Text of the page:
Regulatory Reality

Oct 30 2012   3:09PM GMT

Hurricane Sandy: An epic storm and the ultimate DR test

David Schneier David Schneier Profile: David Schneier

I’ve written similar posts in that past where I start off by apologizing for appearing opportunistic when leveraging a significant news event to generate site content.  However when considering roughly one-third of all my clients are dealing with Hurricane Sandy this represents a rare chance to drive home a point.

I’ve personally reviewed and/or audited somewhere close to fifty business continuity/disaster recovery (BCP/DR) plans over the past decade.  I’ve also written or edited several of those as well in the past five years since moving into professional services for financial institutions.   Furthermore I’ve participated in roughly a half-dozen tests while still working within the infrastructure during the first part of my career.  Suffice to say I have at least an informed opinion regarding the viability of any such BCP/DR strategies.

Fundamentally there are a few varieties of  BCP/DR plans:  Those that are current and viable, those that convince your examiner that it’s current and viable and those that may have been viable years ago but bear no resemblance to your current business profile.  And beyond those there’s the worst of BCP/DR realities, the non-existent one.  But really in the end what your current state of preparedness comes down to is this – either you’re ready for an event or you’re not.   And in the past forty-eight hours that’s been made abundantly clear in the form of how many of my clients affected by Hurricane Sandy have navigated through what’s now clearly one of the worst weather events in my lifetime.

Around noontime yesterday (October 29, 2012) as weather conditions worsened and major metropolitan areas were literally shutting down for business I started checking up on a few clients.  The first thing I did was visit the website of every client that my practice has assisted with their BCP/DR strategy – each of them had updated their website to announce that branches in the affected areas were closed.  Some had a pop-up window with the update, others had a message displayed in either bright red letters, bold font or both.  As a standard design consideration each of them also had phone numbers clearly displayed and when I called a sampling real people answered and were available to assist me.  I inquired of a few of them where they were physically located and they were all located remotely and not on site in affected areas (much to their credit they were reluctant to share too much information).   The second thing I did was visit the website for a few clients whose BCP/DR plans were tagged during an audit/assessment as either being deficient or missing.  The websites were not updated and in all but one case I only learned that they were closed for the day after calling into a branch (one had an 800 number that was redirected to a real person).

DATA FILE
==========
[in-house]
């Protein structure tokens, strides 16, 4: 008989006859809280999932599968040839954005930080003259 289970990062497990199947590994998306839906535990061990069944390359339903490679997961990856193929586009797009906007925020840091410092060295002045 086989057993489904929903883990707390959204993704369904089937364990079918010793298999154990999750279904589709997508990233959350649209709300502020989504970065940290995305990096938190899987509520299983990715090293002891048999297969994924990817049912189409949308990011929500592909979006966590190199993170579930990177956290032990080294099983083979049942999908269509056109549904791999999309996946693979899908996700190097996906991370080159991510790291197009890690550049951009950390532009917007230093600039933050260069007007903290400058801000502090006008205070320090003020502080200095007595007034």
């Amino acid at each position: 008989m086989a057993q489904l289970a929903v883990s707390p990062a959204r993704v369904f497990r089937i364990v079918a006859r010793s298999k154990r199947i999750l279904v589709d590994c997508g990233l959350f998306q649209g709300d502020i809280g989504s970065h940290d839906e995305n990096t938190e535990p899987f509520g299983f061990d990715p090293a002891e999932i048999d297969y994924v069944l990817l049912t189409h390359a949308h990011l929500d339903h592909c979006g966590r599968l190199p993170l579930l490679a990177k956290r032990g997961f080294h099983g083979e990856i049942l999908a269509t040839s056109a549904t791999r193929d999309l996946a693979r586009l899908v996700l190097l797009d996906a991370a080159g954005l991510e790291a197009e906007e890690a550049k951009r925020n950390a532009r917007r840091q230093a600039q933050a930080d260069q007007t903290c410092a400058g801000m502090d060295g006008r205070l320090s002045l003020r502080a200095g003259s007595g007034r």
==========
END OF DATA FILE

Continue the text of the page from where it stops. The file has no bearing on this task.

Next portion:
Now I know this wasn’t a very deep or meaningful test of anyone’s ability to continue operations in the event of a disaster.   But what it did prove is that those institutions who had plans that were current and whose management team knew to rely upon had already thought through the little things that make a difference.   Someone knew to update the website, management knew to reroute calls away from unmanned branch locations.  I can only assume that the appropriate parties desginated to do so also contacted their regulators to inform them of their closing and that a phone chain was initiated informing staff thus keeping them off the roads and safe.  And because an important part of the plan creation/update process is both training and testing stakeholders are able to navigate through the decision tree and take appropriate related steps without having to think through it – one of the biggest challenges confronting management during a crisis.  The very best part of having a viable and current plan is that all the thinking has been done in advance and has been reviewed and validated which greatly reduces the chances that something (or someone) will be missed.

Here’s a sanity test:  If you didn’t know exactly where to begin the decision-making process or who to engage you’re in need of a new plan.  And if you did know but can’t be absolutely certain that others would be able to do the same in your absence, you’re in need of a new plan.  One of the rebuttals I’ve heard all too often when identifying a deficient or missing BCP is that management knows what to do should some manner of disaster strike.  That may be true but what happens if key people are unavailable or can’t be reached?

Seriously, when something like Hurricane Sandy occurs it’s the best time to consider how you’re institution would fare when navigating such an event.  Block off an hour within the next week with your key people, pull out your BCP/DR documentation and try and step through how you’d handle things under similar circumstances.  In a very short time you’ll gain a sense of whether or not you’re prepared and if necessary afford you the opportunity to improve.

Trust me on this – you don’t want to be in the middle of a disaster scenario and find out that your plan doesn’t work.


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